Bandt says that’s bad news because the states have stronger ties to big property developers. If you need an example, simply cast your mind back to October’s corruption inquiry, during which we found out the NSW premier’s secret boyfriend used to facilitate meetings between her and his property developer mates. Nothing shady to see there.

They haven’t gotten the numbers to get it through the Senate, so for now, our environmental laws stay as they are.

The States Are Carrying The Weight

But it’s not all terrible news. If you look past the absolute disappointment of our federal government, a lot of the slack is being picked up by the states.

In fact, the president-designate of the next major UN climate change summit recently shaded our government by explicitly giving a shout out to Australia’s states and territories, thanking them for backing the 2050 target (and pointedly ignoring our federal government, who have refused to).

New South Wales and Victoria have this year taken the lead on climate policy, following their hellish 2019 fire season. The plan from NSW’s Liberal government is actually ambitious enough that our federal government has started to attack them — because it wouldn’t be Australian politics if one party wasn’t in the midst of cannibalising itself over climate change.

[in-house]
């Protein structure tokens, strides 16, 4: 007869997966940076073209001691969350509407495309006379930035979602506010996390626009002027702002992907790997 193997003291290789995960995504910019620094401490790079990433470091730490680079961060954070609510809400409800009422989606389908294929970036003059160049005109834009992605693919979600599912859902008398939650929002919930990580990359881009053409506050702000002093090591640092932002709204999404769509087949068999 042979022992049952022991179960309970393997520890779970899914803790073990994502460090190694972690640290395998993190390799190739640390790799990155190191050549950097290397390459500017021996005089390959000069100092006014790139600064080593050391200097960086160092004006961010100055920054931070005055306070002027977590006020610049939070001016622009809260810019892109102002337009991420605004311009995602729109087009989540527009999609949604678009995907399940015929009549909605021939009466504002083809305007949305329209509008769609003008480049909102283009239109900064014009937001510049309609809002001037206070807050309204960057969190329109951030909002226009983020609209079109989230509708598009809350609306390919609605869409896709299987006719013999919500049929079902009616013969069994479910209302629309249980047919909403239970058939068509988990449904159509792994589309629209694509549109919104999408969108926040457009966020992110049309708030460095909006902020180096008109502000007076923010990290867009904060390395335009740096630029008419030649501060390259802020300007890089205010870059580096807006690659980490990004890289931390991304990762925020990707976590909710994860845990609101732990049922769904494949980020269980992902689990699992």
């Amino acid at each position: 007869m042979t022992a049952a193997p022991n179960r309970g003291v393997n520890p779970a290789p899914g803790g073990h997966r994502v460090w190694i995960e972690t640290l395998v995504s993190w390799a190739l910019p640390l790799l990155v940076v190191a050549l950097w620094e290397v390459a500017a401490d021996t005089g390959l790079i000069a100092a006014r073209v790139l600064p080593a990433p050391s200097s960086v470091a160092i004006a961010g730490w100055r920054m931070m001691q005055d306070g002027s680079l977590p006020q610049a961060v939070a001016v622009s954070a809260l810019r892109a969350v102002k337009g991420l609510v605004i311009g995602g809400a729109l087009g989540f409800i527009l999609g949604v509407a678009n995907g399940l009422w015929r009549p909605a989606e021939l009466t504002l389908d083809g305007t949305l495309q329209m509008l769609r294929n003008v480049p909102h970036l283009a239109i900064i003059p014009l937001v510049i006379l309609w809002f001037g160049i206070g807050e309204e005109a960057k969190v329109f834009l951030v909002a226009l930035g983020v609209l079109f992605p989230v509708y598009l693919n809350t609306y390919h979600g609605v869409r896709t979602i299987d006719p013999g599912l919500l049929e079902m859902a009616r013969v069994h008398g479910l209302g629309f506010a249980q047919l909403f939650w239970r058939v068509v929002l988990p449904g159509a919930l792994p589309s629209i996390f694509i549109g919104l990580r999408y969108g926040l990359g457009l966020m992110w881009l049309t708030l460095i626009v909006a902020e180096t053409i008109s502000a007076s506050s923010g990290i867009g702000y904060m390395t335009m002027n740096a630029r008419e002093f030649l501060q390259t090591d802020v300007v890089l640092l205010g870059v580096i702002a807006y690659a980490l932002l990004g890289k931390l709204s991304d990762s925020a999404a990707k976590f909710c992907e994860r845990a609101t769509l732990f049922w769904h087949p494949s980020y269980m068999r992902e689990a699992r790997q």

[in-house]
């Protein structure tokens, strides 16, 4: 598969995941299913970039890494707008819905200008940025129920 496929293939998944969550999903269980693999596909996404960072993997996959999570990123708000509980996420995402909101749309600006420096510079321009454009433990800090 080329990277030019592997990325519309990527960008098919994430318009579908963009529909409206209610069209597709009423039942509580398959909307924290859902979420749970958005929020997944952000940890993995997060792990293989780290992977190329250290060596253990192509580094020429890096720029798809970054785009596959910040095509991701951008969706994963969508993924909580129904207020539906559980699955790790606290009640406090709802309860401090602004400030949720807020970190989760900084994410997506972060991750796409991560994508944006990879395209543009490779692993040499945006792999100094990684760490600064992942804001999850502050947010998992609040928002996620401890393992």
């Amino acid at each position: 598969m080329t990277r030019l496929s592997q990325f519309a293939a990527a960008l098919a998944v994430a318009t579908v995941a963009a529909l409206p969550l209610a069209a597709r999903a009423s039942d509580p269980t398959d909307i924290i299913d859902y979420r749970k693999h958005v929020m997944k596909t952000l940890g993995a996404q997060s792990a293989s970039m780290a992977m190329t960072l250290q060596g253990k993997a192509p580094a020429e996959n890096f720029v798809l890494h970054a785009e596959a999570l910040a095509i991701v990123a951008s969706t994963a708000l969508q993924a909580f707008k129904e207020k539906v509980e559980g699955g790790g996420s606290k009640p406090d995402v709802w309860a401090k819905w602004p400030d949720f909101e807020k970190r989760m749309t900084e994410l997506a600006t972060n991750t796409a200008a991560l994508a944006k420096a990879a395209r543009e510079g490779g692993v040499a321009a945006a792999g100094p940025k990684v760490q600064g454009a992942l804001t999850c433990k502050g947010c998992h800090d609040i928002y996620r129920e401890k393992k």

Last month NSW passed a bill that Energy Minister Matt Kean hopes will put them on the path to becoming “a clean energy superpower” — he also took a swipe at the government by saying he was on the side of consumers and not “vested interests“.

You may also remember Kean as the minister who was attacked by ScoMo for daring to mention the words ‘climate change’ when discussing the bushfires.

Four of NSW’s five largest coal-fired generators are due to close within 15 years, and rather than flog a dead horse the NSW government’s plan is to transition to renewable energy. They’re planning to attract $32 billion of private investment for new renewable energy zones, which will deliver 12 gigawatts of clean energy and another two gigawatts of storage capacity.

To put it into perspective, that’s roughly the same as our entire country’s existing large-scale renewable capacity.

Meanwhile, Victoria allocated $1.6 billion in their recent budget to accelerate their transition to clean energy, which includes $540 million to create six renewable energy zones for new investments; $108 million for renewable technologies, including Australia’s first offshore wind generator; and $191 million to expand their Solar Homes program.

Last month, Tasmania also announced it is now 100 percent powered by renewable energy, thanks to an almost-completed wind farm in Granville Harbour.

Coal Is Out, Gas Is In

Federally though, it’s a very different story.

While the government hasn’t terminated its love affair with coal (we see you, Matt Canavan) the focus this year has very much pivoted to gas.

ScoMo is very keen on a “gas-led recovery” to dig us out of our economic hole, and in September he claimed there’s “no credible energy transition plan for an economy like Australia that does not involve the greater use of gas”.